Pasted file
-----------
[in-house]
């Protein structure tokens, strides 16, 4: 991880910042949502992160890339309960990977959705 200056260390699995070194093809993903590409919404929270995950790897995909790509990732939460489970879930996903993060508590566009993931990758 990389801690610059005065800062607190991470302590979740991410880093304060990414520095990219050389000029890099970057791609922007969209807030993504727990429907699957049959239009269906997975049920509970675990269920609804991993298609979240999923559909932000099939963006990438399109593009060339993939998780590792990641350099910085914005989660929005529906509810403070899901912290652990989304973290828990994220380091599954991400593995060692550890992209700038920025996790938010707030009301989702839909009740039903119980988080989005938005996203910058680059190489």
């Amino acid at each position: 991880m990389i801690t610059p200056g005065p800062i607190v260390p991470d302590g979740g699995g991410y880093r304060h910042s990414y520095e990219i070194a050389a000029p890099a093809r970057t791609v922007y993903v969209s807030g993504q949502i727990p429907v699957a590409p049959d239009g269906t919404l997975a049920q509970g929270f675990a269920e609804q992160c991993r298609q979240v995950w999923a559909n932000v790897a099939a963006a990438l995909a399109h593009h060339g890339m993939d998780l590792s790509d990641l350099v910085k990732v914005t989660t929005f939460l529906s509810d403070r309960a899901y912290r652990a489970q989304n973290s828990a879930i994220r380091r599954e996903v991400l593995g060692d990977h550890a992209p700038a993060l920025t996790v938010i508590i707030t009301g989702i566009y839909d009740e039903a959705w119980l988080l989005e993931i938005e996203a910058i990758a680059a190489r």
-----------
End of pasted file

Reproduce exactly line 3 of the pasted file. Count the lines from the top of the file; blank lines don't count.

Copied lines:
């Amino acid at each position: 991880m990389i801690t610059p200056g005065p800062i607190v260390p991470d302590g979740g699995g991410y880093r304060h910042s990414y520095e990219i070194a050389a000029p890099a093809r970057t791609v922007y993903v969209s807030g993504q949502i727990p429907v699957a590409p049959d239009g269906t919404l997975a049920q509970g929270f675990a269920e609804q992160c991993r298609q979240v995950w999923a559909n932000v790897a099939a963006a990438l995909a399109h593009h060339g890339m993939d998780l590792s790509d990641l350099v910085k990732v914005t989660t929005f939460l529906s509810d403070r309960a899901y912290r652990a489970q989304n973290s828990a879930i994220r380091r599954e996903v991400l593995g060692d990977h550890a992209p700038a993060l920025t996790v938010i508590i707030t009301g989702i566009y839909d009740e039903a959705w119980l988080l989005e993931i938005e996203a910058i990758a680059a190489r």